Geographically, I was being prepared (without realizing it) for a cosmopolitan and comparative outlook on life. On the brink of puberty I had already lived in Yunnan, California, Colorado, independent Ireland, and England. I had been raised by an Irish father, an English mother and a Vietnamese nurse. French was a (secret) family language; I had fallen in love with Latin; and my parents’ library contained books by Chinese, Japanese, French, Russian, Italian, American and German authors. There was also a useful feeling of being marginal. In California, I was laughed at for my English accent, in Waterford for my American idioms, and in England for my Irishisms.
Indeed, there is something markedly novelistic in how Anderson reads his own future in the lineaments of his peripatetic childhood. It makes for an enjoyably readable end product, albeit with a certain amount of elision. And much of the book progresses like this; his trips as a young student around Jakarta on his Vespa scooter, unsatisfying experiments with marijuana at student parties in Ithaca, boyish scraps and fraternal rivalries with a pre-pubescent Perry Anderson. At the very outset, we are told that “Professors in the West rarely have interesting lives”, yet there is much here that is just genuinely fun, a rarity in academic writing.
And then he comes to the writing of Imagined Communities. The focus moves over to the more conventionally academic. For reasons never elaborated, the Anderson brothers fell out of contact some time after their undergrad years. But they were reunited by the New Left Review. By the 1970s, Perry Anderson was the NLR’s editor, and Benedict took to reading it closely. “During this process, my brother and I became close again, as we have remained till this day.” Through this reading, Benedict Anderson came into contact with a number of scholars, both living and dead. Walter Benjamin brought his attention to questions of “homogenous, empty time.” And Tom Nairn, a non-traditional Marxist with Scottish separatist sympathies, introduced Anderson to an on-going debate about nationalism in Britain. Nairn had just released his analysis of The Break-up of Britain (1977), advancing the then-blasphemous, now quite tame thesis that the United Kingdom was “a fossilized, conservative and imperialistic relic of the past, doomed to break up into its four constituent underlying nations, with Scotland leading the way.”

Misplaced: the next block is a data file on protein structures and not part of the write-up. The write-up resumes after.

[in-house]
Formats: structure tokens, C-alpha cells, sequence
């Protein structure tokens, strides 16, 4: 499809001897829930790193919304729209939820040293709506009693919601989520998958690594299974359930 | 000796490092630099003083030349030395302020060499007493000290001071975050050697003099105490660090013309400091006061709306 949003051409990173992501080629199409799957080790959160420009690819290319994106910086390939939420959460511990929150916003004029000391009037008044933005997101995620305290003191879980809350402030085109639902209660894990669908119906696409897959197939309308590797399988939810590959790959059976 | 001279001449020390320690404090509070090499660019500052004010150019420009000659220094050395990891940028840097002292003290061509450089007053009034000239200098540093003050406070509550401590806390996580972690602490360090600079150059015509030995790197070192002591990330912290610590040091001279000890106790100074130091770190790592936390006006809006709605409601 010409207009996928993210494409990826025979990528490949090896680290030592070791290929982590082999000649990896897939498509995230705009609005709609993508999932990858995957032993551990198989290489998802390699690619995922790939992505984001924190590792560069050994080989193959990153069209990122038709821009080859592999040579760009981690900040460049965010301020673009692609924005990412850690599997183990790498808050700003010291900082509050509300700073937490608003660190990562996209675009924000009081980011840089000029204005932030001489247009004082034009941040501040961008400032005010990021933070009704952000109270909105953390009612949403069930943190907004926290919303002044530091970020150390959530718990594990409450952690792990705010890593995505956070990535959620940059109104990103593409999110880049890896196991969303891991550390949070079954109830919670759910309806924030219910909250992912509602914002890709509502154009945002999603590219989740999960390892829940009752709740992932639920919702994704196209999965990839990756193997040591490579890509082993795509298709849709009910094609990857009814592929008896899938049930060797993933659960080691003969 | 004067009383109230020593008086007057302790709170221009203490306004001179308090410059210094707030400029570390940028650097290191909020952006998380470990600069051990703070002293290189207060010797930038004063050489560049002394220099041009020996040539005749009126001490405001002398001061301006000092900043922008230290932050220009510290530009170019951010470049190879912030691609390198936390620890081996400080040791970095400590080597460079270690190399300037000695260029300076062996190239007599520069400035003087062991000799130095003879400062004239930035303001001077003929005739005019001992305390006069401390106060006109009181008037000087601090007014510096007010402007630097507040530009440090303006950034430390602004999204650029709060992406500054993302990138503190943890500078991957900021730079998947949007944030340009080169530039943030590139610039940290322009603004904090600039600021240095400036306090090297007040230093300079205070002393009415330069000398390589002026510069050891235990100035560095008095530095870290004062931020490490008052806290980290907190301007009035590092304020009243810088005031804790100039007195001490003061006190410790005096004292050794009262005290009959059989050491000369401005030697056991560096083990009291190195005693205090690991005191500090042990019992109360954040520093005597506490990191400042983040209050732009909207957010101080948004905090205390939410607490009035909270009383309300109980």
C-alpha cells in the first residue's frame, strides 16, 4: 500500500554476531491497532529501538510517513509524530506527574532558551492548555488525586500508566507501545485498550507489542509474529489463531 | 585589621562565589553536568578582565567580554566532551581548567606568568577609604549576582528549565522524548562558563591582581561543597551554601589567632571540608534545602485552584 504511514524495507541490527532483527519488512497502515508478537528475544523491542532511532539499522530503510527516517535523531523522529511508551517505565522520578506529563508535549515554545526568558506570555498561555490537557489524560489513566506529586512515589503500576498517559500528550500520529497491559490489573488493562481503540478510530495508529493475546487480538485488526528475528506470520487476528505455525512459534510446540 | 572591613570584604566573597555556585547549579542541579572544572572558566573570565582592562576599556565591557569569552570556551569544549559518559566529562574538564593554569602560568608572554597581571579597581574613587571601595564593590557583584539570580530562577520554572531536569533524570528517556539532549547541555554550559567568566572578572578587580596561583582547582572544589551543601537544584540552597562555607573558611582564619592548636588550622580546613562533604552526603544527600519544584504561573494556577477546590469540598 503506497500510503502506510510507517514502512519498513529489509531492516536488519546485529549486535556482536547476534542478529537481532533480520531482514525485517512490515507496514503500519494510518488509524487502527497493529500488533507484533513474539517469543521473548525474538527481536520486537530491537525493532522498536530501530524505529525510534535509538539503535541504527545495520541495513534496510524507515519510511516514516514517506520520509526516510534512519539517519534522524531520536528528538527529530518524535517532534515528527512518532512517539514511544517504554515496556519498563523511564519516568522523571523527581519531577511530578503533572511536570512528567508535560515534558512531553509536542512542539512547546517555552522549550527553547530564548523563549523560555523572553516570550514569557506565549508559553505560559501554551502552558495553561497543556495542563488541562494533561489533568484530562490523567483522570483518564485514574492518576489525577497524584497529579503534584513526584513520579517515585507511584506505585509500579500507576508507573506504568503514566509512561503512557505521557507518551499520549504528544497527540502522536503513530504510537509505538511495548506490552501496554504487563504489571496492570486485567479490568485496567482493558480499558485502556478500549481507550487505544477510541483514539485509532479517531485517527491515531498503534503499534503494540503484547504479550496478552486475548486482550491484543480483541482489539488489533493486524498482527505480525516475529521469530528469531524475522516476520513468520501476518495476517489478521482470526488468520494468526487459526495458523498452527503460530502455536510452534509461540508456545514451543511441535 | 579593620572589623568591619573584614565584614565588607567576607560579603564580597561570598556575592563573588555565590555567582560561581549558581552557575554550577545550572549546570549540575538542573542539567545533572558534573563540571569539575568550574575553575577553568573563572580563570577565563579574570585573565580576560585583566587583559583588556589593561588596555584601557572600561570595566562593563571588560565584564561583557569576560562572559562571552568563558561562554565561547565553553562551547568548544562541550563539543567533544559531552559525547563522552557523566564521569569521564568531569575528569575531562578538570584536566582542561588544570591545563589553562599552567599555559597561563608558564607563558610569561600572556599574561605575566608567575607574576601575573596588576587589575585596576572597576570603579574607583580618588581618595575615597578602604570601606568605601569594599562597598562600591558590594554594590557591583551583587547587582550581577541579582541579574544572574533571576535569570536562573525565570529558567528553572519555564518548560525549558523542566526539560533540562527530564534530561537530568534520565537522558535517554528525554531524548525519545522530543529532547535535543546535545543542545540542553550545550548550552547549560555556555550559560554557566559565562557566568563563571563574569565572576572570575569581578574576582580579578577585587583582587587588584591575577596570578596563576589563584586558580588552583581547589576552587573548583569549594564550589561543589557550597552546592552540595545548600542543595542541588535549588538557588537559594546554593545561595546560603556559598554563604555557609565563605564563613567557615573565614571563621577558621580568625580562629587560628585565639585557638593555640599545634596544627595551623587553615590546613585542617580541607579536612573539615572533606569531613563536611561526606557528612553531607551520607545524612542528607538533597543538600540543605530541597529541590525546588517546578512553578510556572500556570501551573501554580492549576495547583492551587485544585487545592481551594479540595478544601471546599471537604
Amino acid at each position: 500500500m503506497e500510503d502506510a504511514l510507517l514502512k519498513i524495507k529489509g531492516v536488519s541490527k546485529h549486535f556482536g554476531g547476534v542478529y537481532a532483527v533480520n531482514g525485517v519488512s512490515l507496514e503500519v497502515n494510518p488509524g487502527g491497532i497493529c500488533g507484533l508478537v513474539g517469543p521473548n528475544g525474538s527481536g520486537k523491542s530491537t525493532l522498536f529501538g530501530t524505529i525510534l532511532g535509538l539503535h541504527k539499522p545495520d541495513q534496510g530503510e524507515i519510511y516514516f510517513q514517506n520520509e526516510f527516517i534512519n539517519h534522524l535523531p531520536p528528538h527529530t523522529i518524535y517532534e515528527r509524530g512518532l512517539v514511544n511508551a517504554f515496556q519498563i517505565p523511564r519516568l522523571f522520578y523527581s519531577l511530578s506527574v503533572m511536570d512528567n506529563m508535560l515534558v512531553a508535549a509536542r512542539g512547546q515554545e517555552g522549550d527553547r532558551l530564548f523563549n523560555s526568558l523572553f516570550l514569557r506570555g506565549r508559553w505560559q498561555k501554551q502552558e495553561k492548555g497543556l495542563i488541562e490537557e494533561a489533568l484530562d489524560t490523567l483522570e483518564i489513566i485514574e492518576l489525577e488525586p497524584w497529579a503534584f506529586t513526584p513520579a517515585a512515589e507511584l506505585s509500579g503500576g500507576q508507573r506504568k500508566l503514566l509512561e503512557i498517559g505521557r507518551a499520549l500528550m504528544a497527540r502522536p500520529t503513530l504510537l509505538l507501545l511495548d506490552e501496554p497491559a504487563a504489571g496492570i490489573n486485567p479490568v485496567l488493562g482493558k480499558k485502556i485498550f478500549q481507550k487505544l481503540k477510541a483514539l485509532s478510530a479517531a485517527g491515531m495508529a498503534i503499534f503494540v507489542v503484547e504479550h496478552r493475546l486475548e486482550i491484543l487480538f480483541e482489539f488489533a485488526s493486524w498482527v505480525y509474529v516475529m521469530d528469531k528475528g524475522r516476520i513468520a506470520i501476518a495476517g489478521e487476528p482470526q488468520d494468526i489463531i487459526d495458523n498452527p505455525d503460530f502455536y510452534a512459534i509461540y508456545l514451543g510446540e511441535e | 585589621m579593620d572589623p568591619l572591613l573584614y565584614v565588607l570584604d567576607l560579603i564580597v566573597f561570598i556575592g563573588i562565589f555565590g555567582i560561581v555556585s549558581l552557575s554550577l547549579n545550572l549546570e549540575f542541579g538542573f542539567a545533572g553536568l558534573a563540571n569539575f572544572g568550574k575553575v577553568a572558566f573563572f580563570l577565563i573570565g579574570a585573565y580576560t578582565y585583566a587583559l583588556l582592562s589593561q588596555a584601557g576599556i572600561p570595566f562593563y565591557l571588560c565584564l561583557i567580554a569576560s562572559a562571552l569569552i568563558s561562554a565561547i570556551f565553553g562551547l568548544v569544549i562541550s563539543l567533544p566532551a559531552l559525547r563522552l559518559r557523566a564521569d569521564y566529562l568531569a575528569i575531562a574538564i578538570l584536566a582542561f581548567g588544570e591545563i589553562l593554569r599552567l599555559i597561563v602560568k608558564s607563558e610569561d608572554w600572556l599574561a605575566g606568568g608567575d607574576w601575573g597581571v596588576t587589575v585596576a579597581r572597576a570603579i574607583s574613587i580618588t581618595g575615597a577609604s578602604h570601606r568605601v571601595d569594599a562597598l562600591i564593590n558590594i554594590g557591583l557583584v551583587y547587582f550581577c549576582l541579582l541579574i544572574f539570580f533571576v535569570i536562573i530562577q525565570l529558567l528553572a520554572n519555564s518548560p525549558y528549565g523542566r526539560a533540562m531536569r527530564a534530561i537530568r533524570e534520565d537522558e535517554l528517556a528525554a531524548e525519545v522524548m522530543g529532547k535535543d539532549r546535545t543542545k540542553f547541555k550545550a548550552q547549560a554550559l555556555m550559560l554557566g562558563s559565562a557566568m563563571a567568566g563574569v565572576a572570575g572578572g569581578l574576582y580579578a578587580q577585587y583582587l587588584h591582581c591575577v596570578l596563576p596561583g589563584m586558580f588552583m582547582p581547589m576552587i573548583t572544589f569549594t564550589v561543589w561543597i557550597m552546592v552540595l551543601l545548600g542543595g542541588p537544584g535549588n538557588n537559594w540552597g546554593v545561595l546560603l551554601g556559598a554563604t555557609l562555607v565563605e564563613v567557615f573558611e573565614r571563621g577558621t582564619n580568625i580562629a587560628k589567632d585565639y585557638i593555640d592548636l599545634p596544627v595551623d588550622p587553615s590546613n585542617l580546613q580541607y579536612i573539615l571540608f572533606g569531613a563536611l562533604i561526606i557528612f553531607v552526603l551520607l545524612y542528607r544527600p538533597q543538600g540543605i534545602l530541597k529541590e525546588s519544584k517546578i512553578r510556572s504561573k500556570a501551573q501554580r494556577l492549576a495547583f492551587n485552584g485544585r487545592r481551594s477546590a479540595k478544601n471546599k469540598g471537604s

This had put Nairn at serious odds with the leading British scholars of nationalism: Eric Hobsbawm, Elie Kedourie, Ernest Gellner, Anthony D. Smith, all of whom were of Jewish backgrounds and, despite their vastly differing politics, all had a certain affinity for a United Kingdom that they saw as fascist- and antisemitic-free. Anderson, as he retells it in his memoirs, was clearly on the side of Nairn, both for his combative tone and because, “as an Irishman”, he felt the broadsides against British patriotism held serious water. Imagined Communities was his own intervention into this field. But it was also a work that tackled the eurocentrism of the scholarship of nationalism. The result was a relatively short text that mixed a very British polemic with a diversity of material drawn from his work on South East Asia. The eclecticism surely goes a long way to explaining its appeal; his understanding of nationalism is a noticeably versatile one.
Imagined Communities now has an iconic status in Anglophone academia, a de rigueur text for any graduate student in the humanities and social sciences. In later chapters of his memoirs, Anderson surveys the current state of academia from this high status. The crisp autobiographical narrative is replaced by a series of interlocking reflections on university life. In one acidic passage, he castigates the fad for Theory (with a capital “T”), that rules in American academia and that has tended to revere Anderson himself as a reluctant Theorist. In addition to this disdain for faddish theories – which he compares to the built-in obsolescence of high-end commodities under late capitalism – he has few kind words to say for contemporary graduate students’ turgid prose or over-reliance on digital technology. These are valid points but with more than a hint of unfair caricature to them.
Anderson died just before his memoirs were published and it is impossible not to read them in that light, as if this was almost a self-penned obituary. Indeed, the late-in-life text ranges across his life and work with rapidity, highlighting intriguing episodes and perspectives even as it skips quickly past it all. The autobiographical portions act as a genial portal to his personal life, but clearly much has been left out of his re-telling. The reflections on academia are at odds with this, and are equal parts fair-minded and crabby. The result is a richly packed book but also an at times unsatisfying one.
Aidan Beatty is Scholar-in-Residence at the School of Canadian Irish Studies Concordia University, Montreal and is author of Masculinities and Power in Irish Nationalism, 1884-1938.